Emmys 2011: Sizing Up the Supporting Comedy Actor Race, Including Our Dream Nominees
Aziz Ansari, Parks and Recreation
When Parks and Rec debuted, Yahoo! TV gave Tom’s portrayer top honors on its list of ┬"TV┬'s MVPs.┬" But unless Emmy is ready to recognize the show┬'s crackerjack ensemble and not just leading lady Amy Poehler, the sometime stand-up comic┬'s odds of breaking into the race don┬'t seem good.
Ty Burrell, Modern Family
ABC’s Wednesday night anchor boasts an embarrassment of riches in this category, with four, count ┬'em, four, worthy nominees. That is all well and good for the show, but not necessarily so for the actors, who almost inevitably will split the vote. Still, the hitcom┬'s endearing doofus is a safe bet for a second nod.
Chris Colfer, Glee
Nominated for Glee┬'s freshman season, the overnight gay icon should be a lock again for his efforts during sophomore year. Whether being bullied or falling in love, his Kurt was front and center week in and week out. His biggest obstacle? The category is Outstanding Supporting Actor in a Comedy Series, and his work was mostly dramatic.
Jon Cryer, Two and a Half Men
The Two and a Half Men second banana already won the Outstanding Supporting Actor in a Comedy Series Emmy (in 2009), after amassing multiple nominations. He┬'s about as safe a bet as they come to get a nod this year, too. More interesting will be divining whether Charlie Sheen┬'s scandals hurt his onetime co-star┬'s chances of winning, or helped, by earning him well-deserved sympathy votes.
Jesse Tyler Ferguson, Modern Family
Last year, his on-screen other half, Eric Stonestreet, went home with the Emmy. So clearly, voters noticed the couple and liked what they were seeing. The challenge for Mitchell┬'s portrayer, however, remains getting noticed when his co-star has by far the showier role.
Neil Patrick Harris,How I Met Your Mother
The good news for Mother┬'s resident Casanova: Emmy loves him. Last year, he picked up not only his first statuette (for hosting the Tonys), but also a second (for his magnificently malevolent Glee guest gig). The bad news: Neither award was for his day job on How I Met Your Mother. So although another nomination seems likely, it would take a major upset for him to score a win in this category.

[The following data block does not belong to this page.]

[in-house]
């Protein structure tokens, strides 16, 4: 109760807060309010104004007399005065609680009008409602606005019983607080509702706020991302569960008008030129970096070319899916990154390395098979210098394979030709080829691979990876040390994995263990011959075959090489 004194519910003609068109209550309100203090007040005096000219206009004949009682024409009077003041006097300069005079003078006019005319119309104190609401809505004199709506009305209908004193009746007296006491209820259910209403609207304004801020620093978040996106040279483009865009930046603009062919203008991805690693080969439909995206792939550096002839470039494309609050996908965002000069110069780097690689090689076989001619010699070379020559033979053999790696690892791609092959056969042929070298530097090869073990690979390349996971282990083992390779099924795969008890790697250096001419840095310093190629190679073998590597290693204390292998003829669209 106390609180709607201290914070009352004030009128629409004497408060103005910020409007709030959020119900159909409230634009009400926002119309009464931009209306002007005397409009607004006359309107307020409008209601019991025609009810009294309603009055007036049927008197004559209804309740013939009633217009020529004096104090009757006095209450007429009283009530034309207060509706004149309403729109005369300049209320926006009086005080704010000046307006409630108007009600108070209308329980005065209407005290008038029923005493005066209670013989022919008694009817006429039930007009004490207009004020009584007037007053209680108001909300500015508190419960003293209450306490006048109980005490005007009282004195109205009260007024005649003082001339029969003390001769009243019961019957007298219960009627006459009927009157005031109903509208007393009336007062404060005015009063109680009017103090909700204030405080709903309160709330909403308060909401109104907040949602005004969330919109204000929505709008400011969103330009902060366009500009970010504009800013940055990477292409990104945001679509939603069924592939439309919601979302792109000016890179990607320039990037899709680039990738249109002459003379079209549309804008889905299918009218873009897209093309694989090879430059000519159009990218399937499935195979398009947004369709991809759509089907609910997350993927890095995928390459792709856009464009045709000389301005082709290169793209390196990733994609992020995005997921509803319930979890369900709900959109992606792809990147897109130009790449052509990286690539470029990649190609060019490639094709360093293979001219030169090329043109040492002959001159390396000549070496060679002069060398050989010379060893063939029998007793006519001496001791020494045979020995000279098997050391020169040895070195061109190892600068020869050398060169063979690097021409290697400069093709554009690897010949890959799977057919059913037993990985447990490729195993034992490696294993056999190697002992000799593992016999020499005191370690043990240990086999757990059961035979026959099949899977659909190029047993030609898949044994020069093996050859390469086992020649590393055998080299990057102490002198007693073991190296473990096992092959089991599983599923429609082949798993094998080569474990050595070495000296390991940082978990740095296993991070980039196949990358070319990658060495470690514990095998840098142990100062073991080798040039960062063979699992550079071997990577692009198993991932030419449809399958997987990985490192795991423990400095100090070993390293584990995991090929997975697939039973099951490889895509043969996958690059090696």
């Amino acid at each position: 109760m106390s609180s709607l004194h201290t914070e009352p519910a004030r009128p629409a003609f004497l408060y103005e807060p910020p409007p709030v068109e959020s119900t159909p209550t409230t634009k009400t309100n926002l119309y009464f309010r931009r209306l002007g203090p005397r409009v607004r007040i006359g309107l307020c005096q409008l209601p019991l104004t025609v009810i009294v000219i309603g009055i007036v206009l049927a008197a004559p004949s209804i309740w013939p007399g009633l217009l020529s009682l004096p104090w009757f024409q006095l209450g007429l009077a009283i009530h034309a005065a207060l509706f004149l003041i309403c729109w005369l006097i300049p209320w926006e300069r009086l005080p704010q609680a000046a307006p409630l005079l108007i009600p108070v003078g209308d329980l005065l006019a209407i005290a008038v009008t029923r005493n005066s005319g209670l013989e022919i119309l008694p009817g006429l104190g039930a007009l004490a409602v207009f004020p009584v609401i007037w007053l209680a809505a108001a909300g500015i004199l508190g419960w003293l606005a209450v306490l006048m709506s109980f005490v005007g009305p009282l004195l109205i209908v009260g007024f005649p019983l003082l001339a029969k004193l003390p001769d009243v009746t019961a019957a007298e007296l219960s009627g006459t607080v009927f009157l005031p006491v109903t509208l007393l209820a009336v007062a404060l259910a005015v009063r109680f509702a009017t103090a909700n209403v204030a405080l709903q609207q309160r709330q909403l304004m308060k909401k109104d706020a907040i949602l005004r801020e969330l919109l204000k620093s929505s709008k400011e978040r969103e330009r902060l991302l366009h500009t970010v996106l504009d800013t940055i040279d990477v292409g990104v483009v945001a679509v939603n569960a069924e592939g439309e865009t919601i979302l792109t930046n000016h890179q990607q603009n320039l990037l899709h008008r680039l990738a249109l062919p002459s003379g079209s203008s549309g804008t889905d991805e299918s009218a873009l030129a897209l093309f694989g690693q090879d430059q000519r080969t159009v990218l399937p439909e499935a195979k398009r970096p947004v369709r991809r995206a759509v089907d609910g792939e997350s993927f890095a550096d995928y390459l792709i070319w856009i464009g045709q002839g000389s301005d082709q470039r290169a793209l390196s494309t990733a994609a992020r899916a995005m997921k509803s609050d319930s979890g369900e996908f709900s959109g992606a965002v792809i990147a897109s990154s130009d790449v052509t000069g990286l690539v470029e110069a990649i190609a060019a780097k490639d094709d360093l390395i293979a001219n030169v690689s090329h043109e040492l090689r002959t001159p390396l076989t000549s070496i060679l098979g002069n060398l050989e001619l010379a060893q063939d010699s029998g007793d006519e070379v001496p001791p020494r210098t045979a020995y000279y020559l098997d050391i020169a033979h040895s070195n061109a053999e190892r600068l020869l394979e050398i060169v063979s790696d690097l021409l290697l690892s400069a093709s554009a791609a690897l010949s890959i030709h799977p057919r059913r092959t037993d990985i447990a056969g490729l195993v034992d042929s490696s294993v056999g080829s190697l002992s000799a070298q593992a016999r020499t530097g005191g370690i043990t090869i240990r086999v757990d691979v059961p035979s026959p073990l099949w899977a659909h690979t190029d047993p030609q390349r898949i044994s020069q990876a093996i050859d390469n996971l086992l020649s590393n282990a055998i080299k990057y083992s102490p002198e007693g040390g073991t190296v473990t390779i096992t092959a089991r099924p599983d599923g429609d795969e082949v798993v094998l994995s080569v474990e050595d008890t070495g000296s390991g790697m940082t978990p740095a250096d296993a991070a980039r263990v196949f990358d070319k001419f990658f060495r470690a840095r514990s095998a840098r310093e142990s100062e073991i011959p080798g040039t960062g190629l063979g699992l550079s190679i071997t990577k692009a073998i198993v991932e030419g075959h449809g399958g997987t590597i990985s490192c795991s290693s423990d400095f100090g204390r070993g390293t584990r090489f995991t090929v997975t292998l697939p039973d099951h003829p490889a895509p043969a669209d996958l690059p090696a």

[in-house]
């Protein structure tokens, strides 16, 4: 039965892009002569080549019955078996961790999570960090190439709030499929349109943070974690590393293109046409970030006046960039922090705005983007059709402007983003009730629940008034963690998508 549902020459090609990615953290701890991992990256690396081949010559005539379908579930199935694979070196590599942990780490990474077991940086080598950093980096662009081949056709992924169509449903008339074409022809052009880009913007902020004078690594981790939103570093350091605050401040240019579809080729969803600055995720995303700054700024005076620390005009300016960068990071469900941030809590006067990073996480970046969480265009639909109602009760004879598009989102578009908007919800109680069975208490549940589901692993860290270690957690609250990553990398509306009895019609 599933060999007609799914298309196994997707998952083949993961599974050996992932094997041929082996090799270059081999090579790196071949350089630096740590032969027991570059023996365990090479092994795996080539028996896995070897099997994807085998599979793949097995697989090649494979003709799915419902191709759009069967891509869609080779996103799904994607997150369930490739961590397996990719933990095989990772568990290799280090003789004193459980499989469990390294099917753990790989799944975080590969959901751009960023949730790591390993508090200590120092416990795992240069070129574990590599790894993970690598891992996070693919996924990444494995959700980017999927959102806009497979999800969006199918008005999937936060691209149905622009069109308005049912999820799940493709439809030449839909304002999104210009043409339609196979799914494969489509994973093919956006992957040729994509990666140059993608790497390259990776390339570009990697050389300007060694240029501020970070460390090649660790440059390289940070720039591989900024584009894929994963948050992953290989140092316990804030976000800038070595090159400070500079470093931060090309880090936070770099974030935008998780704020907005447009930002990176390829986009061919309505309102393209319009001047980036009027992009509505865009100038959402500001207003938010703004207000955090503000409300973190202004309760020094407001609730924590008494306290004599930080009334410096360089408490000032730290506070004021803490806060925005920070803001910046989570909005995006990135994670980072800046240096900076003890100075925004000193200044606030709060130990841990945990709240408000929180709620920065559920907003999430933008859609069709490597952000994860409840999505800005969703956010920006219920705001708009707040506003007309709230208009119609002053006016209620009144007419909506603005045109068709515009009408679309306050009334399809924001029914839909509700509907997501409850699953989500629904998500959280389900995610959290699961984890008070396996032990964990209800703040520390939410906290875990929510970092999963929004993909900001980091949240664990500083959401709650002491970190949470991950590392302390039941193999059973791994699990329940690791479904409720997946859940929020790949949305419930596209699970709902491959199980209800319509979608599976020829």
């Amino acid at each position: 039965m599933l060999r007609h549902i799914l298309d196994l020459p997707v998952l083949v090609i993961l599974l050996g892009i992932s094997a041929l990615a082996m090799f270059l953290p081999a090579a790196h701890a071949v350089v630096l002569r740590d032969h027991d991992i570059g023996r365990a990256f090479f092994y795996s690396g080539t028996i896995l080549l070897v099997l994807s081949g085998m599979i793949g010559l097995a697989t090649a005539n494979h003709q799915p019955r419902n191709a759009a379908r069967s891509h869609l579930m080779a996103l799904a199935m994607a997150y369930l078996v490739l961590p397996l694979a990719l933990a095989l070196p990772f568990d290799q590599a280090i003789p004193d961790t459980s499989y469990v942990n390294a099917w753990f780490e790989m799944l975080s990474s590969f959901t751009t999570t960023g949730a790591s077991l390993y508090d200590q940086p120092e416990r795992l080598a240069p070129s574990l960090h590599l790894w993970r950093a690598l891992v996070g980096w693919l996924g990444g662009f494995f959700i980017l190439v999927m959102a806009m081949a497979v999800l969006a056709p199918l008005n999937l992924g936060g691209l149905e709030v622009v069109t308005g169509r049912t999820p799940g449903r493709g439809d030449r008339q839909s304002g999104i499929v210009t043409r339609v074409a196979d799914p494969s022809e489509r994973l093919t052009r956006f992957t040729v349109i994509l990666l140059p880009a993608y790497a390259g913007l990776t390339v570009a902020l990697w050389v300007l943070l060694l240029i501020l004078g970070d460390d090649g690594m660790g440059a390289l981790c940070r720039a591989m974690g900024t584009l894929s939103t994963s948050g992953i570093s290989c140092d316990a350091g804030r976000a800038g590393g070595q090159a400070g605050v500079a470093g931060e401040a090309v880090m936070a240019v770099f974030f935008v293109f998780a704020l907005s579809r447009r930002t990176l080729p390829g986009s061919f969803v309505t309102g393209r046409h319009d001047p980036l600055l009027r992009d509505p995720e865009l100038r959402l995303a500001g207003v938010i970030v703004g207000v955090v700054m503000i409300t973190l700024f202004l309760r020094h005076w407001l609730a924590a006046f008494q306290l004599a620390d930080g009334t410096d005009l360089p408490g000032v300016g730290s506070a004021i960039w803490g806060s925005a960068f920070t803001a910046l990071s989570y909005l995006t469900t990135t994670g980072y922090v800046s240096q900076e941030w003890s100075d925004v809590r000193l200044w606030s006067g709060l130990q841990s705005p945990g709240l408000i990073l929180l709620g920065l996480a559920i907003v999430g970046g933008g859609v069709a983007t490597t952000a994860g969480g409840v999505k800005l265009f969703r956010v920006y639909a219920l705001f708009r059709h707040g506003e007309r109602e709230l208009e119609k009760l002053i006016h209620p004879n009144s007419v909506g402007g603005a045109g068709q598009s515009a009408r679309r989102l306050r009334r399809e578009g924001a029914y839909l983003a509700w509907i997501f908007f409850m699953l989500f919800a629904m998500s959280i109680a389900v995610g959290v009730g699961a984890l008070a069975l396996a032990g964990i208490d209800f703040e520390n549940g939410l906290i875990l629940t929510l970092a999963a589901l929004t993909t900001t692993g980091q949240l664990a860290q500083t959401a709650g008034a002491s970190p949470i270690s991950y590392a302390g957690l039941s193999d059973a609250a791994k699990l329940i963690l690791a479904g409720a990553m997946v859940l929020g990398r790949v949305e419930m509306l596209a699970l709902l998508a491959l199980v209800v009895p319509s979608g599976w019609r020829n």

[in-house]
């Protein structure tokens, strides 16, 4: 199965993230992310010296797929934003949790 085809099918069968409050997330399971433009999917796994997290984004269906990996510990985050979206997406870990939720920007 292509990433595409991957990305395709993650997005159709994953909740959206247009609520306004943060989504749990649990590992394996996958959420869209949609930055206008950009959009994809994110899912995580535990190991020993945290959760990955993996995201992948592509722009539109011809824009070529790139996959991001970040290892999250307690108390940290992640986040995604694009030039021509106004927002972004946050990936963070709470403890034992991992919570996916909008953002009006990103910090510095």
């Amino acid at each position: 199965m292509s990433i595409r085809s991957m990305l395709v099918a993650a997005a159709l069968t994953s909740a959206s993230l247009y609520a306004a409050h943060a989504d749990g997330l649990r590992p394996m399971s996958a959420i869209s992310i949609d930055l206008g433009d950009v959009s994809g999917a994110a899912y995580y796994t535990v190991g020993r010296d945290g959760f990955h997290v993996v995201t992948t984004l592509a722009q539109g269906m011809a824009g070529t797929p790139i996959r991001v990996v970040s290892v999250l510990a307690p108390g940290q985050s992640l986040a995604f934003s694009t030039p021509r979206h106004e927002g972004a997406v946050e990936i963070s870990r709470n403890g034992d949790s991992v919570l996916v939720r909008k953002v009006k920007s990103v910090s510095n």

Simon Helberg, The Big Bang Theory
This season, Big Bang Theory gave Howard a full-time girlfriend ┬–- and all the hilarious growing pains that go along with a serious relationship. Whether that will translate into a nomination, though, will depend on whether Emmy voters are willing to finally give nods to actors other than Jim Parsons and sometime guest Christine Baranski.
Ed Helms, The Office
He shined this season in his biggest Office storyline yet ┬–- the Andy/Erin/Gabe triangle. And the Hangover flicks have made him a movie star, though that could work against him with voters (┬"Why am I giving him a TV award nod?┬") as much as for him (┬"Hey, I know that guy!┬").
Ken Jeong, Community
NBC’s Community went a little deeper with Se├▒or Chang this season and Jeong rose to the challenge, maintaining all of his character┬'s repellent weirdness while enhancing the traces of humanity within. That, plus his high profile as a sometime big-screen scene-stealer (Knocked Up, The Hangover), could give him a nomination edge over his lesser-known co-stars.
John Krasinski, The Office
While viewers vacillate between loving and hating Office workers like Michael and Dwight, they have always been unanimous about their affection for Jim. And why not? He and Pam are not only the heart of the show, they┬'re often its brains as well. So, if for nothing more than seven seasons of flawless reaction shots ┬— and he┬'s contributed a lot more than reaction shots -┬– the hitcom┬'s unsung hero deserves at least his first Emmy nomination.
Jack McBrayer, 30 Rock